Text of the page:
Built by Kawasaki during May 1943 with "Kou" armament of 2 x 12.7mm Ho-103 machine guns in the fuselage forward decking and two 7.7 mm Type 89 machine guns in the wings. Uncoded serial number 192.
Assigned to the Japanese Army Air Force (JAAF) to the 68th Sentai or 78th Sentai. This aircraft made a wheels up landing at Alexishafen
Airfield. Afterwards, abandoned on the northern side of the runway.
Until the early 1970s, this aircraft remained in situ at Alexishafen
Airfield with the tail section removed.
Ray Fairfield recalls:
"You can just see the rectangular hole on the starboard side of the fuselage, just below the windscreen framing. This wreck was located on the north side of the runway, positioned towards the western end of the strip, if I'm right."
Sometime after 1972, this wreck was dismantled by Charles Darby but never removed. In August 1999, the cockpit
section and wings remained. Recovered by Robert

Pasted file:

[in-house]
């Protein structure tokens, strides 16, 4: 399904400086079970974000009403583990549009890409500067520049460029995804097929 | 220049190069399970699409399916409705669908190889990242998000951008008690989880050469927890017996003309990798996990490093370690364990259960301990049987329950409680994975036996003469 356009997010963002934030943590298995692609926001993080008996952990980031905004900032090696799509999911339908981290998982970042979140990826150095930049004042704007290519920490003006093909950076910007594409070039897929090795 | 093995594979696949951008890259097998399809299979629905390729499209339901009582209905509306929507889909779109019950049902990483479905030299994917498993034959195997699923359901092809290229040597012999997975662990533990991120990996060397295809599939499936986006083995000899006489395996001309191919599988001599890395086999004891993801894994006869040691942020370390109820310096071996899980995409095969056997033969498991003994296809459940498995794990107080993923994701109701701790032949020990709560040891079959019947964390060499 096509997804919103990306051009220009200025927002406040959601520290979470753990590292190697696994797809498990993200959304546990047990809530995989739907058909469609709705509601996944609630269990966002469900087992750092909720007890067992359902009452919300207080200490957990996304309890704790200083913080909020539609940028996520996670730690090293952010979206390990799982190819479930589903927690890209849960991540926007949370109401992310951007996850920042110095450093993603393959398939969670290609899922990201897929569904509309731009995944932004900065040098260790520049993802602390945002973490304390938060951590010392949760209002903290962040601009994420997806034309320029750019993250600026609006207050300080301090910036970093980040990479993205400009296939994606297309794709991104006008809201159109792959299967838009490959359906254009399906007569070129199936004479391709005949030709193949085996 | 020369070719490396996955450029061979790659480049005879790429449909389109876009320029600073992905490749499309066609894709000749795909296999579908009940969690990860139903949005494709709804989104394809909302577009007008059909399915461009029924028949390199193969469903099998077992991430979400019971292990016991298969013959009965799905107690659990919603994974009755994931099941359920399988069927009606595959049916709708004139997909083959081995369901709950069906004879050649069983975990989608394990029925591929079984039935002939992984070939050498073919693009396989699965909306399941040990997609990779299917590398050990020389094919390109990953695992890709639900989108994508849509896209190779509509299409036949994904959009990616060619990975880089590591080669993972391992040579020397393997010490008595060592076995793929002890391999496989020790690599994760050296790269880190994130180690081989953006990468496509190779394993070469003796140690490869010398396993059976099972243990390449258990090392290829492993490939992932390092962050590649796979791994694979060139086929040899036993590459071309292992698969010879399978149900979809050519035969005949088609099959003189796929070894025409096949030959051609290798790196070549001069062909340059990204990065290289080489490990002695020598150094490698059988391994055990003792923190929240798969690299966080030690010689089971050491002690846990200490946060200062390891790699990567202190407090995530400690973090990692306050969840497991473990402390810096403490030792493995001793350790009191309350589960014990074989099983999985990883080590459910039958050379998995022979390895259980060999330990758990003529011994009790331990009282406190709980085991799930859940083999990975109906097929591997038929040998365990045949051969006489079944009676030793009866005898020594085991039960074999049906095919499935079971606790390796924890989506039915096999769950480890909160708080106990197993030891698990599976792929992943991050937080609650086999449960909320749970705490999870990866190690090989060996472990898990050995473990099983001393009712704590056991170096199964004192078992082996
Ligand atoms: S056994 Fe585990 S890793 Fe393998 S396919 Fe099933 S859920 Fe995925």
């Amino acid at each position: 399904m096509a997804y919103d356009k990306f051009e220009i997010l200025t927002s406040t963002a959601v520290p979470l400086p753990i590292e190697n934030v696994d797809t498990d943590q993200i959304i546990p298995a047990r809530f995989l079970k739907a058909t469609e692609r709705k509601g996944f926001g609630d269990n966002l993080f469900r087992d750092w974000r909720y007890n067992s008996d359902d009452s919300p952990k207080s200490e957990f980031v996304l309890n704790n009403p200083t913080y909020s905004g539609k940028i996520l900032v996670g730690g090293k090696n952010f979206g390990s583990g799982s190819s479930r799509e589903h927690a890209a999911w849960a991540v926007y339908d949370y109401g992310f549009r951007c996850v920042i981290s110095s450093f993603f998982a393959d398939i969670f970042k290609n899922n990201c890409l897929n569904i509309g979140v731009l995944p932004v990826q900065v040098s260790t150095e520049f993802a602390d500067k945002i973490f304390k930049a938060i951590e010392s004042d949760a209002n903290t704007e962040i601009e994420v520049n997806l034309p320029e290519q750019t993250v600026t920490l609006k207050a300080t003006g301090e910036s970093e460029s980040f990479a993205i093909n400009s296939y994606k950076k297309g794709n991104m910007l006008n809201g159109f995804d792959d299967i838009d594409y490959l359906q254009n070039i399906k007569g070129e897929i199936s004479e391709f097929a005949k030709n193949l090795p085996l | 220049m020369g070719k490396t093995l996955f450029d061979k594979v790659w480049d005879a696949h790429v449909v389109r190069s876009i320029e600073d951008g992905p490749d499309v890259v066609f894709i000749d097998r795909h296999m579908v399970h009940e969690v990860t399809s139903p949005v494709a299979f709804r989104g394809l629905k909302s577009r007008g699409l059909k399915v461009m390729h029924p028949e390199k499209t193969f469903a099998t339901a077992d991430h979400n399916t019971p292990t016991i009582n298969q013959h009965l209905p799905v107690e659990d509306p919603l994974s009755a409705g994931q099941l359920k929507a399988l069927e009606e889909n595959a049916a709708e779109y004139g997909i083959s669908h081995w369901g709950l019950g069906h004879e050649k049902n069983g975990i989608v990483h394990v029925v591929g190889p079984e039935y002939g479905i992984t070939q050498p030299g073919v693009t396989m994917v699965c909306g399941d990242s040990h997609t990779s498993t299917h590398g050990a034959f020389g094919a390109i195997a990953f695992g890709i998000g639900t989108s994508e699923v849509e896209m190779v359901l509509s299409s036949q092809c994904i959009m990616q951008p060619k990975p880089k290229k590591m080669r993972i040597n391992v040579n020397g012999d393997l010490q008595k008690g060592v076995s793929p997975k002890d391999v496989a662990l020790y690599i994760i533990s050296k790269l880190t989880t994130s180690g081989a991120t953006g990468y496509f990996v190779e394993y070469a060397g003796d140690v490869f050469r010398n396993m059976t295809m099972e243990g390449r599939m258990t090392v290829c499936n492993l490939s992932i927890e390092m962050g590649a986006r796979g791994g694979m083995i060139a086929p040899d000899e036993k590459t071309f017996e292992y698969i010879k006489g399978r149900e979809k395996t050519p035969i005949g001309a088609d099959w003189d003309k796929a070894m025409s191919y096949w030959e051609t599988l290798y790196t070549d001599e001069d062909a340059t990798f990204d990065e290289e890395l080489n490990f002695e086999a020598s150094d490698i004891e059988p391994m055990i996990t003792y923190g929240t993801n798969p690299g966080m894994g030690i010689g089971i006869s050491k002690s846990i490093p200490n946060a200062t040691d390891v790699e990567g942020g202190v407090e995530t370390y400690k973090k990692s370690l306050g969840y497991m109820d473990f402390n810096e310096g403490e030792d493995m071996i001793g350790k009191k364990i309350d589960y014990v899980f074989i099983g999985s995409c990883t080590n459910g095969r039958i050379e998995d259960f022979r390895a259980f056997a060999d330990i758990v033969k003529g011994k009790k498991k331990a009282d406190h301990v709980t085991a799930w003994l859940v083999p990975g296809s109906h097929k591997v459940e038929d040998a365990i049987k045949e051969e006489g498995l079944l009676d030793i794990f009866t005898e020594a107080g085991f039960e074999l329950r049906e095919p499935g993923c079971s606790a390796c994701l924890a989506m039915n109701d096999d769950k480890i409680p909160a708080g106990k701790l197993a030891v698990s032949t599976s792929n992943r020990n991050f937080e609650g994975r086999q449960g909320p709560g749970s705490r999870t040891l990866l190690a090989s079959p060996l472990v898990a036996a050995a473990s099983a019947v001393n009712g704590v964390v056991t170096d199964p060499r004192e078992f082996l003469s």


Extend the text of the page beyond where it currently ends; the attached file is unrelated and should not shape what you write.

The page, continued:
Jarrett / Classic
Jet Fighter Museum and exported to Australia.
The fuselage section is displayed at Classic
Jet Fighter Museum. During 2006 it was moved to Precision Aerospace then later returned to Classic
Jet Fighter Museum.
Papua New Guinea Ki-61 Tonys Move To Precision Aerospace by Robert Greinert:
"Tony 292 is unique as a relic and following a request
from Murray Griffiths, CEO of the Precision Aerospace, it was agreed to loan the
unit for display in the rapidly
developing Museum. It is proposed to display the
relic in a jungle setting next to some of its former opponents
ala P40's, P39's
The wing section of this aircraft is owned by Kermit Weeks / Fantasy of Flight and are in off site storage.
Aircraft Wrecks page 13 (middle), page 42 (upper)
J-Aircraft "Ki-61 unrestored wing section - And a visit to Weeks Air Museum, 1987"
Thanks to Robert Jarrett for additional information and Jim Long for manufacture data.
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January 31, 2018